The jackdaw built a nest of motley materials in the grove. It was ramshackle and never finished. On it he put all his treasures, which were of the most varied kind. (more…)
The fear of change is the fear of death. They are not similar fears; they are the same fear, only manifested in different circumstances. (more…)
Death doesn’t go away when you pretend not to care about it. (more…)
Filed under: Deseret Review | Tags: agency, Bruce Charlton, death, LDS, life, love, Mormon, Mormonism, Responsibility and meaning, rough drafts of philosophy
When Moses began laying heavy plagues on Egypt, the priests of Pharaoh were able to explain it away, at least at first. This is seen in the Book of Mormon where people begin to explain away the prophecies, as mere guesses. Similarly, we are told that when Christ comes, the sign of his coming will be explained away as merely a comet, planet, etc. This is often seen with respect to miracles and curses.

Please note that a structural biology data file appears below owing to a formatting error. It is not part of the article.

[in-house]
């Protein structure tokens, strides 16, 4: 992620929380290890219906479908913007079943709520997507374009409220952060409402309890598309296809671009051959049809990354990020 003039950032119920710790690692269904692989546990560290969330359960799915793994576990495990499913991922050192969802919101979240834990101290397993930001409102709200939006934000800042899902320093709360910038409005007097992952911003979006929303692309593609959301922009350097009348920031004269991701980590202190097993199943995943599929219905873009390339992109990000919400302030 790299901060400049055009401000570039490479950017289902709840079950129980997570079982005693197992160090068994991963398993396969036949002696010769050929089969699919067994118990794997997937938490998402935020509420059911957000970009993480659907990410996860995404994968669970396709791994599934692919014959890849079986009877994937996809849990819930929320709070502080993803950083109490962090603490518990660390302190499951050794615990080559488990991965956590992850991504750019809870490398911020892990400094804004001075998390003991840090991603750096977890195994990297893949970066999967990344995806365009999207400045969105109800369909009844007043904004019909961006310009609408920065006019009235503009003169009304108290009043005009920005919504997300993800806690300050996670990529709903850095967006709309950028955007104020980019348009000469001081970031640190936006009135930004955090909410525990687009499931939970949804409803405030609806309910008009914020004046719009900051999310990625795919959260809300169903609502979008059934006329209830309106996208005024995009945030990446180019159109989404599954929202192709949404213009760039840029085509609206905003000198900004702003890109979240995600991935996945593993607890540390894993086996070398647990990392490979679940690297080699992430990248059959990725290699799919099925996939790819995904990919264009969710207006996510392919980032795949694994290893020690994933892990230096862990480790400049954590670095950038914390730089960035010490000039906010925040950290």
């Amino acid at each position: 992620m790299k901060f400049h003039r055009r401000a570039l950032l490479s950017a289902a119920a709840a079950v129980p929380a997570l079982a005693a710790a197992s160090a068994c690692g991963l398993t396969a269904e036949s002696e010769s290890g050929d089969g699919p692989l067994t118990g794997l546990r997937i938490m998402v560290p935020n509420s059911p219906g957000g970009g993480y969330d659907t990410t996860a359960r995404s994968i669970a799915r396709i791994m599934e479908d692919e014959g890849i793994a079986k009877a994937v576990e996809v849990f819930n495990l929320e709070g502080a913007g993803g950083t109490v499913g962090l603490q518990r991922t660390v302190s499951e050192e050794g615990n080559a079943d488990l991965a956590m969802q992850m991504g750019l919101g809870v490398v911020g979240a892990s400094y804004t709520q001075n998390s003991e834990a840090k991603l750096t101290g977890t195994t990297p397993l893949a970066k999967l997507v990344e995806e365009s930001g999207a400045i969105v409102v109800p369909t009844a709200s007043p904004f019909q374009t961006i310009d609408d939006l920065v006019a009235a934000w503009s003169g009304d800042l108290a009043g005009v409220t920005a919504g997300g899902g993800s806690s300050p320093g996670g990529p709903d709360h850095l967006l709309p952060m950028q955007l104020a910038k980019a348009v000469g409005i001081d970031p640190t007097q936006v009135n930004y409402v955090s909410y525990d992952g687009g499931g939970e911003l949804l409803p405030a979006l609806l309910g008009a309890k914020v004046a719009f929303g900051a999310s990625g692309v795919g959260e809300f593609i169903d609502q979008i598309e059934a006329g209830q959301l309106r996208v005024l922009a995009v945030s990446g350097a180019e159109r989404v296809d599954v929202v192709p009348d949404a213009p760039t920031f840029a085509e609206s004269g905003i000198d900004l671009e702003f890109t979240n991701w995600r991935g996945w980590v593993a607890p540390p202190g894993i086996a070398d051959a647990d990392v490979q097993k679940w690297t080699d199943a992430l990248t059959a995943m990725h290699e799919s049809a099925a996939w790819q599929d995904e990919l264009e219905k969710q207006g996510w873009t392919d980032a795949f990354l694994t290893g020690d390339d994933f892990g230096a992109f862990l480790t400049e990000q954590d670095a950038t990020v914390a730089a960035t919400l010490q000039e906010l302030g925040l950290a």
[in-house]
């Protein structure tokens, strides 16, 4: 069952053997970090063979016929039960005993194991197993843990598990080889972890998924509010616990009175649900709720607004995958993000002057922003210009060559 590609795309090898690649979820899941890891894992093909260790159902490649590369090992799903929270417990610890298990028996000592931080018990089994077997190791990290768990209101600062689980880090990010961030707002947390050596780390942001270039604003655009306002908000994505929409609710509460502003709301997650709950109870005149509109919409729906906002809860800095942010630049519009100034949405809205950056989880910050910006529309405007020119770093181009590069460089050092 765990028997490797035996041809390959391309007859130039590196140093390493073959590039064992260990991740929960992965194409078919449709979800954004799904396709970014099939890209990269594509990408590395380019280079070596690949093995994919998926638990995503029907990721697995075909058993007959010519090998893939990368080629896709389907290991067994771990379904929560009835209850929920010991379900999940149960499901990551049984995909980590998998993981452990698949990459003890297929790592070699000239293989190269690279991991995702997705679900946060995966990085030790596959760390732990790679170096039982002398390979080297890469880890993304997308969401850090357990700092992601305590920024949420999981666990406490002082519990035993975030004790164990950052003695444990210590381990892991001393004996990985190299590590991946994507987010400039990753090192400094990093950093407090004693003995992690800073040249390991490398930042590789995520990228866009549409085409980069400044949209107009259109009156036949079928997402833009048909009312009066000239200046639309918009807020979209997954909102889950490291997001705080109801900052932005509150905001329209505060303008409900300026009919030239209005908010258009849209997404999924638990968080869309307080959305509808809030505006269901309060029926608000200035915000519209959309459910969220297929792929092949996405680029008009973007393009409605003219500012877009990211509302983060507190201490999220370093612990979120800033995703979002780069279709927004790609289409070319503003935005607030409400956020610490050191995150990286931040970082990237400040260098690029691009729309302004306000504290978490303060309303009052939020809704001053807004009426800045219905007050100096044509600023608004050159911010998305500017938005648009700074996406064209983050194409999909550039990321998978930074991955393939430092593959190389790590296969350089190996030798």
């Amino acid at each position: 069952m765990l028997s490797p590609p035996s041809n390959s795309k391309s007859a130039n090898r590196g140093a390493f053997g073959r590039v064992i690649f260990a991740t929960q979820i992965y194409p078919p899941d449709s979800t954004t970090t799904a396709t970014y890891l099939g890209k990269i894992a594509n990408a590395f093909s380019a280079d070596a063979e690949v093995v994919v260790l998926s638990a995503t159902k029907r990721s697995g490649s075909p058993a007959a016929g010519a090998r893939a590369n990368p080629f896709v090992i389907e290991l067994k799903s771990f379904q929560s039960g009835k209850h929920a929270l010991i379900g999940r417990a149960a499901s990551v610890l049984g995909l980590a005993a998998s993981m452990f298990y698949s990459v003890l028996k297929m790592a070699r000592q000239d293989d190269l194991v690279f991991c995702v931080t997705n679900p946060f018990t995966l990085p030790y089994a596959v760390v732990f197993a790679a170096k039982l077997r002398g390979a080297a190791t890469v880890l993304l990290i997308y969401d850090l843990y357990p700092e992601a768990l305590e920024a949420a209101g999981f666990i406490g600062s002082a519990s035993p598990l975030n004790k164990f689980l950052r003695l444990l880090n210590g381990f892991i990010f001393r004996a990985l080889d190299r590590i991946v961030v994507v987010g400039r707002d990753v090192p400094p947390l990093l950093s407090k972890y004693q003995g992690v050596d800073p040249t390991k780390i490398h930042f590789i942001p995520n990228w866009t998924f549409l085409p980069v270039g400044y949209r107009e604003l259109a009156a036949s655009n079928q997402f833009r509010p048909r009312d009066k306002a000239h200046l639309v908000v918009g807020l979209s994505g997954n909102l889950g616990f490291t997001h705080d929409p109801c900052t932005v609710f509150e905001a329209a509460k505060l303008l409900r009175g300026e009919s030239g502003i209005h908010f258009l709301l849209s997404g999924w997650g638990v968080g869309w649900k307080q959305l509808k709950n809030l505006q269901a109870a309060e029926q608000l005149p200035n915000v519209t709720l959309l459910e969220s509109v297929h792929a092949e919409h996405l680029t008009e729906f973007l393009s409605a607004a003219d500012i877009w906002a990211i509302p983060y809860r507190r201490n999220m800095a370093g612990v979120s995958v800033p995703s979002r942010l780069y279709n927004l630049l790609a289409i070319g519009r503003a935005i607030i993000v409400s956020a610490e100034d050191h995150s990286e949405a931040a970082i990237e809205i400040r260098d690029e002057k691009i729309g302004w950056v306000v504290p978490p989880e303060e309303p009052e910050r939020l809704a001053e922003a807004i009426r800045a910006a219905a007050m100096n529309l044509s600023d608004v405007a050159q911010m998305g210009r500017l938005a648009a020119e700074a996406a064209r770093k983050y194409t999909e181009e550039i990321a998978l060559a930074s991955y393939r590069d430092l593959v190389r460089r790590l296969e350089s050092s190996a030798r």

I never expected to see that excuse making in myself. (more…)
I suppose I would be puzzled, too, if I wasn’t LDS.
Which is why we are under solemn covenant to mourn with those that mourn. Reading Dan’s blog this week has been awfully hard on the photoreceptors, which don’t respond well to saltwater immersion.
And please consider making a modest donation to nowilaymedowntosleep.org, which Dan has indicated provided its free services to his family. I visited the web site and it seems like a very worthy charity.
It has become fashionable to excuse practically every suicide as either the result of profound mental illness, for which the suicide is not morally accountable, or as a response to intractable psychic or physical pain, for which it is justified.
I predict that Emily Esfahani Smith will succeed in finally uniting liberals, libertarians, and many self-identifying conservatives … against herself.
Notwithstanding that she is making a rather important point.
Some suicides are the result of profound mental illness. But, as society lessens the stigma against suicide, it is inevitable that there will be more and more suicides that are not the result of profound mental illness. More despondent people will turn to the gun or the rope instead to to the grace of God.